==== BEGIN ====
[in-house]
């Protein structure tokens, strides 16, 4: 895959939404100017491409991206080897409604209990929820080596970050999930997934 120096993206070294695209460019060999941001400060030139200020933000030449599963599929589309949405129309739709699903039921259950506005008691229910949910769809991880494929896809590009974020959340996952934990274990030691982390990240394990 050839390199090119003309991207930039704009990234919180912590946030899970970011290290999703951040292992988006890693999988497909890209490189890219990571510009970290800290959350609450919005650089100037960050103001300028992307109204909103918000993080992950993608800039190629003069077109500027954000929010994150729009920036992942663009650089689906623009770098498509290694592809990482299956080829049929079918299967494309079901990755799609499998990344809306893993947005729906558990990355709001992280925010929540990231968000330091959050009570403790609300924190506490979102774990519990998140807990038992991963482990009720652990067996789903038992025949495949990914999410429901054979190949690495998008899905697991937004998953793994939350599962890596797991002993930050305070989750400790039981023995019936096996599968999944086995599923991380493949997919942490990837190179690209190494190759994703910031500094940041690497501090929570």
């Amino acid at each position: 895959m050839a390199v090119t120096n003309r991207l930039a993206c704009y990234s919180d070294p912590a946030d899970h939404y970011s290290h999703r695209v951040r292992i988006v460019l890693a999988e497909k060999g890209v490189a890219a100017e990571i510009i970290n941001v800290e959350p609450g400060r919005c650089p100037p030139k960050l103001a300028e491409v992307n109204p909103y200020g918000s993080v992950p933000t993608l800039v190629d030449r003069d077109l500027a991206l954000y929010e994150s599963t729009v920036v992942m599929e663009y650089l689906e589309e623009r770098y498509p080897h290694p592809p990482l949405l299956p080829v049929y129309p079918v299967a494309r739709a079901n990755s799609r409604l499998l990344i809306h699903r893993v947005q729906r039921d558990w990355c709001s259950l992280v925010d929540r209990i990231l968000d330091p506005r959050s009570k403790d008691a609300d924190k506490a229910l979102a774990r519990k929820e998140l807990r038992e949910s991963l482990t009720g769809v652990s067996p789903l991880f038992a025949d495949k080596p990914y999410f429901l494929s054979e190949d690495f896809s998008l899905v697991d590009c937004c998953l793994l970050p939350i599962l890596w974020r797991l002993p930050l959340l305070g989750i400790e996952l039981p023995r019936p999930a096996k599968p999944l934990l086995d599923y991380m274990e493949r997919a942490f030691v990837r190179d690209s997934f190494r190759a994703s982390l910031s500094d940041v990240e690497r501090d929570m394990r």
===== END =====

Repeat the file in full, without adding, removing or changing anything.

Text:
[in-house]
């Protein structure tokens, strides 16, 4: 895959939404100017491409991206080897409604209990929820080596970050999930997934 120096993206070294695209460019060999941001400060030139200020933000030449599963599929589309949405129309739709699903039921259950506005008691229910949910769809991880494929896809590009974020959340996952934990274990030691982390990240394990 050839390199090119003309991207930039704009990234919180912590946030899970970011290290999703951040292992988006890693999988497909890209490189890219990571510009970290800290959350609450919005650089100037960050103001300028992307109204909103918000993080992950993608800039190629003069077109500027954000929010994150729009920036992942663009650089689906623009770098498509290694592809990482299956080829049929079918299967494309079901990755799609499998990344809306893993947005729906558990990355709001992280925010929540990231968000330091959050009570403790609300924190506490979102774990519990998140807990038992991963482990009720652990067996789903038992025949495949990914999410429901054979190949690495998008899905697991937004998953793994939350599962890596797991002993930050305070989750400790039981023995019936096996599968999944086995599923991380493949997919942490990837190179690209190494190759994703910031500094940041690497501090929570």
């Amino acid at each position: 895959m050839a390199v090119t120096n003309r991207l930039a993206c704009y990234s919180d070294p912590a946030d899970h939404y970011s290290h999703r695209v951040r292992i988006v460019l890693a999988e497909k060999g890209v490189a890219a100017e990571i510009i970290n941001v800290e959350p609450g400060r919005c650089p100037p030139k960050l103001a300028e491409v992307n109204p909103y200020g918000s993080v992950p933000t993608l800039v190629d030449r003069d077109l500027a991206l954000y929010e994150s599963t729009v920036v992942m599929e663009y650089l689906e589309e623009r770098y498509p080897h290694p592809p990482l949405l299956p080829v049929y129309p079918v299967a494309r739709a079901n990755s799609r409604l499998l990344i809306h699903r893993v947005q729906r039921d558990w990355c709001s259950l992280v925010d929540r209990i990231l968000d330091p506005r959050s009570k403790d008691a609300d924190k506490a229910l979102a774990r519990k929820e998140l807990r038992e949910s991963l482990t009720g769809v652990s067996p789903l991880f038992a025949d495949k080596p990914y999410f429901l494929s054979e190949d690495f896809s998008l899905v697991d590009c937004c998953l793994l970050p939350i599962l890596w974020r797991l002993p930050l959340l305070g989750i400790e996952l039981p023995r019936p999930a096996k599968p999944l934990l086995d599923y991380m274990e493949r997919a942490f030691v990837r190179d690209s997934f190494r190759a994703s982390l910031s500094d940041v990240e690497r501090d929570m394990r």